Dr. Chrystal Mantyka-Pringle specializes in understanding the impacts and interactions of climate and land-use change on biodiversity, and translating the implications into conservation planning. Much of her work is focused on developing systematic landscape planning approaches for conserving biodiversity, and working with expert/Indigenous traditional knowledge and empirical data to achieve science-based decisions. She is dedicated to working with First Nations, Governments and NGOs to provide the best available conservation science for policy approaches, land-use planning, and protected area management throughout the northern boreal mountains. Dr. Mantyka-Pringle holds a PhD from the University of Queensland’s Centre of Excellence for Environmental Decisions in Australia. She has worked for the Queensland State Government as a Research Projects Officer, managing water quality and aquatic ecosystem health. In Canada, she worked on the University of Saskatchewan’s (U of S) Indigenous-community led research programs on the impacts of multiple stressors on River Deltas, and on informing policy and planning processes around species at risk and climate change mitigation. Chrystal received a 2017 Mitacs Research Fellowship and the 2015 Thomson Reuters Citation & Innovation Award for her work. She is an Adjunct Professor of Conservation Biology with the School of Environment and Sustainability at U of S.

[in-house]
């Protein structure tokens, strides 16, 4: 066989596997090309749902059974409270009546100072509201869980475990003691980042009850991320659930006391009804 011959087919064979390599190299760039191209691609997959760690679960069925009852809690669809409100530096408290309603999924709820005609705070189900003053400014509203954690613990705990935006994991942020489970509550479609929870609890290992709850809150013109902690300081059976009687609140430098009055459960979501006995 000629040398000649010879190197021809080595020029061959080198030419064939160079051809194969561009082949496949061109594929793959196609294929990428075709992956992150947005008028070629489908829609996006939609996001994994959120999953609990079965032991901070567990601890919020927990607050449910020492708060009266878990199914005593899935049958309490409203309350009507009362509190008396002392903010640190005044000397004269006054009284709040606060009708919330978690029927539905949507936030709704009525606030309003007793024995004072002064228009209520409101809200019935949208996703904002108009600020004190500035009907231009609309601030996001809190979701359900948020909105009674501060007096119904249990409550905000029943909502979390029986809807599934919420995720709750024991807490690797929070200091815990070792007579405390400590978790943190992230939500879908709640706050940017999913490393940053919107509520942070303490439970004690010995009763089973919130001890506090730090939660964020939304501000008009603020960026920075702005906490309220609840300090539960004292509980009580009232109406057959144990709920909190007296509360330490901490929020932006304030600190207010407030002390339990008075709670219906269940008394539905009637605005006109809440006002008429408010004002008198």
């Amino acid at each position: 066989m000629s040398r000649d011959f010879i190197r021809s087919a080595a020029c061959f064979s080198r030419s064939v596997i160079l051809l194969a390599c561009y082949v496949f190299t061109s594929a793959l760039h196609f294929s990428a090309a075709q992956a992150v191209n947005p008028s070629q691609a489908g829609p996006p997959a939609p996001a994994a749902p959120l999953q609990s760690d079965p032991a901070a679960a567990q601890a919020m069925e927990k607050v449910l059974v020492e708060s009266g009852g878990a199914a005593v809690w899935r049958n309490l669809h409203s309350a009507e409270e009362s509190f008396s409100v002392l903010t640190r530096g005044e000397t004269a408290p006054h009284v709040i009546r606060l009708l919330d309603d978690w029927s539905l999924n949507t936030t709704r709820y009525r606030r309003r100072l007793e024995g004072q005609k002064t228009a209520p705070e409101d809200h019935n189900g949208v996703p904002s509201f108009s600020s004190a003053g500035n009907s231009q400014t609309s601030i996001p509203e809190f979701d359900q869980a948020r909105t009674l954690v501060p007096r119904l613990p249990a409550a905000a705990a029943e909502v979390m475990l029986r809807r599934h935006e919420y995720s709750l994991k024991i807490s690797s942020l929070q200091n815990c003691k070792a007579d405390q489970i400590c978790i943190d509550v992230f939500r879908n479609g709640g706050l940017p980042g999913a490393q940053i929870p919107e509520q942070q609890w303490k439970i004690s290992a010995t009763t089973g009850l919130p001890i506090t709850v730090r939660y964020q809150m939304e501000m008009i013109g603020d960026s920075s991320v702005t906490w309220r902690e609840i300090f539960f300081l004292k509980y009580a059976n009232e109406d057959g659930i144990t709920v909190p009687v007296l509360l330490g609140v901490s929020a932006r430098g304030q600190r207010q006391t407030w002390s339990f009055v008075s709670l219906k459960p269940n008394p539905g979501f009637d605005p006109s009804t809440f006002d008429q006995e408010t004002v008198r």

Twitter | LinkedIn | Google Scholar
Piia Kortsalo
GIS and Remote Sensing Analyst